Wasp spray for protection!?!

Wasp pic

Email tip from friends!


Good idea…

If you’ve ever used wasp spray for wasps, you’ll know that it shoots at least up to twenty feet.

I have a friend who is a receptionist in a church in a high risk area who was concerned about someone coming into the office on Monday to rob them when they were counting the offering. She asked the local police department about using pepper spray and they recommended to her that she get a can of wasp spray instead.

The wasp spray, they told her, can shoot up to twenty feet away and is a lot more accurate, while with the pepper spray they have to get too close to you and could overpower you. The wasp spray temporarily blinds an attacker until they get to the hospital for an antidote. She keeps a can on her desk in the office and it doesn’t attract attention from people like a can of pepper spray would. She also keeps one nearby at home for home protection.

Thought this was interesting and might be of use.

Snopes gave this post a mixed review based on potentially dangerous things in Wasp spray, but I think it is an excellent idea as long as Wasp Spray is available.  Of course, it should be kept at hand just in case any WASPs attack you!  Attacking Wasps deserve to get hurt!


5 Responses to “Wasp spray for protection!?!”

  1. Berry Says:

    Here’s a persuasive argument against using wasp spray. It was posted at http://askville.amazon.com/heard-wasp-spray-oven-cleaner-pepper-means-defense/AnswerViewer.do?requestId=55630421 by a person identified as “SitterCafe.com” on 7/19/09:

    “Using any chemical as a weapon (defensively or not) that isn’t designed for the purpose you are using it and which may cause permanent harm could place you in a very disadvantagaeous position. Most states have laws that will allow even a criminal to sue you for assault and/or allow the state to bring criminal charges agaisnt you for using deadly chemicals (or chemicals that can cause permanent damage, like loss of eyesight).

    So, why would you even consider risking that liability when approved pepper-spray and tear-gas products are readily available in most drug-stores and conveneint stores (and are relatively inexpensive)?

    Then there’s the more obvious questions of practicality…
    I’m not aware of any pocket-size, purse-size or key-ring size cans of oven-cleanear or hornet spray being available… carrying around a 16oz can of those products for personal protection is simply ridiculous. Also, oven cleaner sprays have a widte dispersion spray-pattern when employed and do not have an effective reach of more than a a few inches… making them particularly unsuited for the purpose you describe.

    And lastly, it is not uncommon for a weapon of self-defense to be used by the attacker/intruder against the victim. In fact, it is extremely common. That means, statistically speaking, that whatever weapon you choose to have at hand could very well end up being used on you.

    Bottom line, self-defense is a serious issue and should be treated as such. Education and training is warranted. Seek out a local course on self-defense or ask your local law enforcement agency if they have a pamphlet ot brochure on the matter.”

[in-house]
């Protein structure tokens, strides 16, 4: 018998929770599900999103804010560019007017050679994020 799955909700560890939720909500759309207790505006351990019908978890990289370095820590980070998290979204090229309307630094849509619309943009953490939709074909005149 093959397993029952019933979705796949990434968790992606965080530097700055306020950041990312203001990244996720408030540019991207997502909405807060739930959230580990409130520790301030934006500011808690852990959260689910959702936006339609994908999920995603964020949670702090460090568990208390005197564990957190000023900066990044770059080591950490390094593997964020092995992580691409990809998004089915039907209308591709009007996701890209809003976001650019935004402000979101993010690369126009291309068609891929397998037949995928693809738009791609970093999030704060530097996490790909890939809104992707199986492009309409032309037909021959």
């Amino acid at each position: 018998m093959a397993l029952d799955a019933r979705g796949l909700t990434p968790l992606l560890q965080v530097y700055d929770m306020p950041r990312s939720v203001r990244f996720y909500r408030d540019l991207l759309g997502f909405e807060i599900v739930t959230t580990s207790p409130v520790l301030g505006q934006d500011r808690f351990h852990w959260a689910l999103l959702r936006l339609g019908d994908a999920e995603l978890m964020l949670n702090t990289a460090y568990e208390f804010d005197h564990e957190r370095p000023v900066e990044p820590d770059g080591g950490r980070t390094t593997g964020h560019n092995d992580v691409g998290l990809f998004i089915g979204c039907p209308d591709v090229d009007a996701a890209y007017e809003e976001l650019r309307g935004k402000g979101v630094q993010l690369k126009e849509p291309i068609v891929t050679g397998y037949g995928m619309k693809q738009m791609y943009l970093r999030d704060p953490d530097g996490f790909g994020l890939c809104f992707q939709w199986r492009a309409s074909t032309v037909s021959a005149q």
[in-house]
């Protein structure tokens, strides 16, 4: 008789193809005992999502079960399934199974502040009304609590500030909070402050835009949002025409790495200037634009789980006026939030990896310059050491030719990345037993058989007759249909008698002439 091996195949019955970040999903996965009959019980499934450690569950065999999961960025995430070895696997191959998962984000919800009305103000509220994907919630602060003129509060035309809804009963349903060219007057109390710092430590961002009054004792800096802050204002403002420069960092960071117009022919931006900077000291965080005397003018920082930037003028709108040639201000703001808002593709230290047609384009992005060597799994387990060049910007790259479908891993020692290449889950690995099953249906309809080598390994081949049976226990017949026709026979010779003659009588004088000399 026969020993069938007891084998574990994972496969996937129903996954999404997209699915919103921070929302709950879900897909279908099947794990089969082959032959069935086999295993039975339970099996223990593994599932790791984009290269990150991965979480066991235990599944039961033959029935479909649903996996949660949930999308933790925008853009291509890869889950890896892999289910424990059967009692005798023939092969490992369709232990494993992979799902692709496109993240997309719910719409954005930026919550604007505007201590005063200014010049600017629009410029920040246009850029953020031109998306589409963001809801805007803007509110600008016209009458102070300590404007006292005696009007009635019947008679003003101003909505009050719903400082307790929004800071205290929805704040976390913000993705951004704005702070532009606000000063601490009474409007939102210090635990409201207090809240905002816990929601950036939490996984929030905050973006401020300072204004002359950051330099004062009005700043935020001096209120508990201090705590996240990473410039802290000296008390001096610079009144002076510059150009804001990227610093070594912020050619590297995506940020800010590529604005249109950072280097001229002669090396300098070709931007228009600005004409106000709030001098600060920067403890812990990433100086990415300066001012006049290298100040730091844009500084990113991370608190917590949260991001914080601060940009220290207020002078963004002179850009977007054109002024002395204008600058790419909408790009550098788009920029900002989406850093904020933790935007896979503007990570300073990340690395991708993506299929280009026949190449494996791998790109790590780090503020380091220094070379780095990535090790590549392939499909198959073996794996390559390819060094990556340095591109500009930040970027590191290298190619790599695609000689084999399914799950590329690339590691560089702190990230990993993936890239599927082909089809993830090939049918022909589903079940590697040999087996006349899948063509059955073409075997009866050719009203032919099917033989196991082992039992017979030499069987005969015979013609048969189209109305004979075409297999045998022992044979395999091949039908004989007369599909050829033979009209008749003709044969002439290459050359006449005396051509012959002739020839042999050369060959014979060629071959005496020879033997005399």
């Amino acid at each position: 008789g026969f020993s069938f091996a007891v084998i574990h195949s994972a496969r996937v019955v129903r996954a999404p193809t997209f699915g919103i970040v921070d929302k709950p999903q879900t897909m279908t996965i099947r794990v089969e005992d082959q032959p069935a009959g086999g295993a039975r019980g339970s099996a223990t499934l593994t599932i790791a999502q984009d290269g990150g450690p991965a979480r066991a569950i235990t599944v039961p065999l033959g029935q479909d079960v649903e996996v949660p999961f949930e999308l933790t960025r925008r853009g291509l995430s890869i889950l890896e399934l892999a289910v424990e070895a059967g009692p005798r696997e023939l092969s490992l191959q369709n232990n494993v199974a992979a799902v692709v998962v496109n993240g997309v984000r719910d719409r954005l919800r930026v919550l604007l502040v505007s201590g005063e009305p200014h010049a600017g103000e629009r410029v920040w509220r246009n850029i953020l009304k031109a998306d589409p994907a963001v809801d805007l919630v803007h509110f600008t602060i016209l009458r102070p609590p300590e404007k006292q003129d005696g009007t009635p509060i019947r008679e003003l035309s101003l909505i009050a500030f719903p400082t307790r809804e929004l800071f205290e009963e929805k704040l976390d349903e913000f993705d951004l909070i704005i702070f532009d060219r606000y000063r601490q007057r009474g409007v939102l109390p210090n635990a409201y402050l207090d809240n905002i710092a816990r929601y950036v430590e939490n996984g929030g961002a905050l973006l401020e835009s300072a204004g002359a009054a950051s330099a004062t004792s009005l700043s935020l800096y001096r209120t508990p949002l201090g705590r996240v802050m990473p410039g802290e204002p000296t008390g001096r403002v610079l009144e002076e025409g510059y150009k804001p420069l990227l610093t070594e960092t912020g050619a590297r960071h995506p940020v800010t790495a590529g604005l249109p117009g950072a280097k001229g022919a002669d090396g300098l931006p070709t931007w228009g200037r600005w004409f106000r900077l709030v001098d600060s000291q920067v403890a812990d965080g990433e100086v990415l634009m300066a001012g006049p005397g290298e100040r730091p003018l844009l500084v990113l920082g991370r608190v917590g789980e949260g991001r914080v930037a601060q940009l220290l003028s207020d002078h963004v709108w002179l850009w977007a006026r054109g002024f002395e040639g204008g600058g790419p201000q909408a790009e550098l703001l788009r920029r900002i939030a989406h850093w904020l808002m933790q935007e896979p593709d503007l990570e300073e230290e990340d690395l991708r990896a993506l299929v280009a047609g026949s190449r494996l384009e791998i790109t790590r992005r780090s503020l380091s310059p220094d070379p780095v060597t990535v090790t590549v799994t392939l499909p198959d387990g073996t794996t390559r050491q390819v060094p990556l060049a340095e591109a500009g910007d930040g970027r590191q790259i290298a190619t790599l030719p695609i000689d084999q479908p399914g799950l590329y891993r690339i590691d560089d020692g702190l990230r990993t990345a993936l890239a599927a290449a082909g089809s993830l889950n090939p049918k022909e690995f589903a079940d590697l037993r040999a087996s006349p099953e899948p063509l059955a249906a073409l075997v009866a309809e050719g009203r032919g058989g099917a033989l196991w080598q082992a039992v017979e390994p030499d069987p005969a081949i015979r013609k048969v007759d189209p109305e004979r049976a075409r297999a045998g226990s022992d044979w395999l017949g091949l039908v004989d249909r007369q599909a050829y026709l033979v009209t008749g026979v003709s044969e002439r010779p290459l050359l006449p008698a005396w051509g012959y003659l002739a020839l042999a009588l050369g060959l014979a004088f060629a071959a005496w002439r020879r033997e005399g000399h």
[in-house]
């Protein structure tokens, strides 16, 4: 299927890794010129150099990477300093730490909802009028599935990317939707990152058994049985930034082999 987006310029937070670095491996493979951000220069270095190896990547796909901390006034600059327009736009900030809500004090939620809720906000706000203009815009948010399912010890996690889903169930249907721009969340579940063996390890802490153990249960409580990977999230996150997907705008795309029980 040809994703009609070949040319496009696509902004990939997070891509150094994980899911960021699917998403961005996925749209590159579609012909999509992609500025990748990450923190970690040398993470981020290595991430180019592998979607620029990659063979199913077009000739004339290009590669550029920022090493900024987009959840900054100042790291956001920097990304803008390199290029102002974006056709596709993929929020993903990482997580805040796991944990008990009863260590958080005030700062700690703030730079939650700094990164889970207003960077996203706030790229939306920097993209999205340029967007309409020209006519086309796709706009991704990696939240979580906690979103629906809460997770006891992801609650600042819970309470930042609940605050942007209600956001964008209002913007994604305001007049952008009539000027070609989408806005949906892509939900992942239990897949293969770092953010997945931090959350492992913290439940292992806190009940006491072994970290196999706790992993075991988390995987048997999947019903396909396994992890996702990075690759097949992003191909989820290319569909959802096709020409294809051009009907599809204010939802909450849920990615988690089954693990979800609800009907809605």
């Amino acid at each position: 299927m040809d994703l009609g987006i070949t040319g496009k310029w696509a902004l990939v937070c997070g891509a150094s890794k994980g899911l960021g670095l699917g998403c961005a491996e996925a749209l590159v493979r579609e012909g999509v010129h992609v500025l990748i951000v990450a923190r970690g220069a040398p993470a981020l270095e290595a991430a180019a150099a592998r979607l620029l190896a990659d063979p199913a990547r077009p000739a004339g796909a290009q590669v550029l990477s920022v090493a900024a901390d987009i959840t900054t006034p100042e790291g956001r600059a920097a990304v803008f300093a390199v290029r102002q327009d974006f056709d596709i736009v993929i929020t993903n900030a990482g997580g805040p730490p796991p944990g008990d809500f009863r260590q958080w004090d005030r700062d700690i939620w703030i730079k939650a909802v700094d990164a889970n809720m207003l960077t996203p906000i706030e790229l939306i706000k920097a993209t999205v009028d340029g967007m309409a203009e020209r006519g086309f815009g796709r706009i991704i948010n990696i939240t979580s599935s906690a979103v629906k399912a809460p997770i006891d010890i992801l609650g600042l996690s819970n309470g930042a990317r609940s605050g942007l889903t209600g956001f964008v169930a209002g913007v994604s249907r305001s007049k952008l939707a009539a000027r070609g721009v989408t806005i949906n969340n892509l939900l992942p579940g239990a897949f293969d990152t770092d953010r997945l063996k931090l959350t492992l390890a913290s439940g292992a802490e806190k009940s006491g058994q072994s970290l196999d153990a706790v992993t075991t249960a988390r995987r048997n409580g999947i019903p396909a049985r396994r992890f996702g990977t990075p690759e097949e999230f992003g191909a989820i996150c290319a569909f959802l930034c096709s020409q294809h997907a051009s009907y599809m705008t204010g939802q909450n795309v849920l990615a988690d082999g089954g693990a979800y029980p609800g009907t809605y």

2. Bob Says:

    It may be litagous, but better you than him, when it comes to your life or someone elses, it’s human instinct …”Self Preservation”

  3. Sandra Crosnoe Says:

    Of course you can always buy a gun and learn to shoot! Recommended for everyone and every household~

  4. Return of the Wasps Says:

    […] Irving Two Smokes October 15, 2015 0 The wasps are back. This is a horror show that gets replayed every fall when a new generation of wasps emerge from their nests and start buzzing outside my 5th-story office window. “Horror show” might sound like an exaggeration, but try to imagine this scenario. You are working at your desk when movement at the corner of your vision causes you to glance up at your office window. You notice a couple of wasps clumsily flitting about on the other side of the glass. You return to your work. More movement. . . and tapping. You look up and see a dozen wasps, a few of which are repeatedly bumping into the glass. [tap . . tap . . tap] Your ears immediately become attuned to this sound. Can a certain fury now be detected in the darting movements of the wasps, or is this impression caused by the number of wasps now assembled? No matter. They are on the OUTSIDE of the glass. You are on the 5th floor and so the windows do not open, nor are there any other openings. You return to your work. The sound of wings. You look up to see eleven wasps on the outside of the glass . . . and one on the inside. The ones on the outside seem to want in, and the one on the inside seems to want out. But this is impossible. How can a wasp pass through solid glass? What numinous abilities do these wasps possess? You ponder the question, but then convince yourself that the appearance of this one wasp is a fluke. It must have gotten inside the building by some ordinary means and then it flew down the hall and into your office. He seems preoccupied with the glass, so there is no cause for concern. You can kill him later. You return to your work. The harmonious sound of multiple sets of wings. You look up to see nine wasps outside of the glass and three on the inside. Two of the three are tapping against the glass, wanting out, but the third is flying a diagonal path across your office airspace. His thoughts and motivations are his own. Now is the time for panic felt deep, coupled with irrational speculations as to entomology and the supernatural. Work is abandoned. This has been my experience for the past five years. The mystery as to how the wasps get inside disturbs me almost as much as the wasps themselves. The building’s super has theorized that they get in through the light canisters in the ceiling, but this makes no sense to me. Why would light canisters have a direct avenue to the outside? If so, why can’t the openings be plugged? The super has made multiple attempts to combat the wasps over the years, including filling the building with deadly poisons (perfectly safe for us worker drones, of course), but the wasps seem unfazed. The super has now surrendered – the building is the wasps’ domain. We are expected to live and work by their good graces. When the wasps return, the transition period can be difficult, but I am soon given over to acceptance and submission. The wasps fly about the room, alight on the spout of my water bottle, and crawl on my desk. But my clients, who visit my office and encounter the wasps for the first time, are less staid in their reaction. It is distracting to try to discuss their cases with them while their eyes track the movements of the wasps in the room. They flinch, duck, and sometimes vocally express their displeasure with the wasps. Acceptance takes time, I suppose. [Editor’s note:  To my fellow blogger, I got an email tip a few years back about how to deal with wasps.  I pass this along for your consideration and wisdom of course.  I borrowed the original graphic there for your post here.  I realize you didn’t mention any flowers, but I just like the shot…  Here’s the tip.]/sc […]